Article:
World of Warcraft add-on trojan steals account, authenticator info

Fake version of Curse Client responsible for compromised accounts

A Trojan masquerading as a popular add-on for World of Warcraft was responsible for compromising user accounts even with authenticators, Blizzard revealed today.

According to a post on the MMORPG's support forum, a fake version of the Curse Client contained the trojan. The spoofed client appeared on a forged version of Curse's website, which ranked highly on major search engines for the term "curse client."


The hacked Curse Client transmitted account information, passwords, and even authenticator keys to the attackers as part of the login process, but otherwise functioned normally.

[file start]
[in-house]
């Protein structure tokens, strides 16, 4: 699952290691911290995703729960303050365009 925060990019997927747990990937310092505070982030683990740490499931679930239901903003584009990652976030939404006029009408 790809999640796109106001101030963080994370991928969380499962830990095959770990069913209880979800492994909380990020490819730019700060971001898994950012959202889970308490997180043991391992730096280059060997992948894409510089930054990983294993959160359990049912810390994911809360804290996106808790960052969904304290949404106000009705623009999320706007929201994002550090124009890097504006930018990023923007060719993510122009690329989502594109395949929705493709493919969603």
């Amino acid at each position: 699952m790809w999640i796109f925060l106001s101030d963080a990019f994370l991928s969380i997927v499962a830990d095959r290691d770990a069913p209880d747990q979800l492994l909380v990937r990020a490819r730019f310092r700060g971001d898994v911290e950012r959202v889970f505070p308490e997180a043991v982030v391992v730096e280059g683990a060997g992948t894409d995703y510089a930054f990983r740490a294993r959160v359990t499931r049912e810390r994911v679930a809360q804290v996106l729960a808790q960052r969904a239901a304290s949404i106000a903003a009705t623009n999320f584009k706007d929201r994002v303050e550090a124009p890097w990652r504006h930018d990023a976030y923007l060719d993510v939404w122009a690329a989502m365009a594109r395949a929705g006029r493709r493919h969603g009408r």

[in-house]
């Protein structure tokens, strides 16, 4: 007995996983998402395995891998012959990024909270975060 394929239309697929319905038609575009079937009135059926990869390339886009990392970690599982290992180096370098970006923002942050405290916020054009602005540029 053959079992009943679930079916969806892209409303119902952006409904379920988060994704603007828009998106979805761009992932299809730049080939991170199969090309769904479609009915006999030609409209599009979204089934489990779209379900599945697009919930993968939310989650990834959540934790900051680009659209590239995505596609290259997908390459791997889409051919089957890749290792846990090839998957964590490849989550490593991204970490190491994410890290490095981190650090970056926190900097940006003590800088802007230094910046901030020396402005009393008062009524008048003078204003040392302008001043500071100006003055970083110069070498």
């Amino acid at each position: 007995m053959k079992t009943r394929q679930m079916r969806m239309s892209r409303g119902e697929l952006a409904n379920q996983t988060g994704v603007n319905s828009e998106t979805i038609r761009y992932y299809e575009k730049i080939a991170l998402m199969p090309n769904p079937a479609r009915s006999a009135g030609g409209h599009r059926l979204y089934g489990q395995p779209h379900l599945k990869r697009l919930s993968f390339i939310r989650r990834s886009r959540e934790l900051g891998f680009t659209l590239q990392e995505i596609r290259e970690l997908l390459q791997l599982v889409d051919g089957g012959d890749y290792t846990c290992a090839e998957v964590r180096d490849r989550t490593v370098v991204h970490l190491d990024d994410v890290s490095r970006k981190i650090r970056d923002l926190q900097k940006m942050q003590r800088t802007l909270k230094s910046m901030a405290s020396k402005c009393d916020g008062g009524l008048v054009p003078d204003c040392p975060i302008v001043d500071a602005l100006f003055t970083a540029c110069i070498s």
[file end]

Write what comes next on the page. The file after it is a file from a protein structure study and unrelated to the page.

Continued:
Blizzard recommends that users who believe they may have been compromised delete the client and run the latest version of Malwarebytes, then follow the steps listed on its support page.

"For those of you interested in these [man-in-the-middle] style attacks, this is the only confirmed case we've seen in several years outside of the 'Configuring/HIMYM' trojan in early 2012 that hit a handful of accounts," a Blizzard support agent wrote. "These sort of outbreaks are annoying, but an Authenticator still protects your account 99% of the time. Stay safe!"

World of Warcraft had 7.6 million subscribers as of November 2013, making it the most popular subscription based MMO nine years after its launch. Blizzard's service was targeted for denial-of-service attacks this week allegedly intended to disrupt a single Twitch streamer.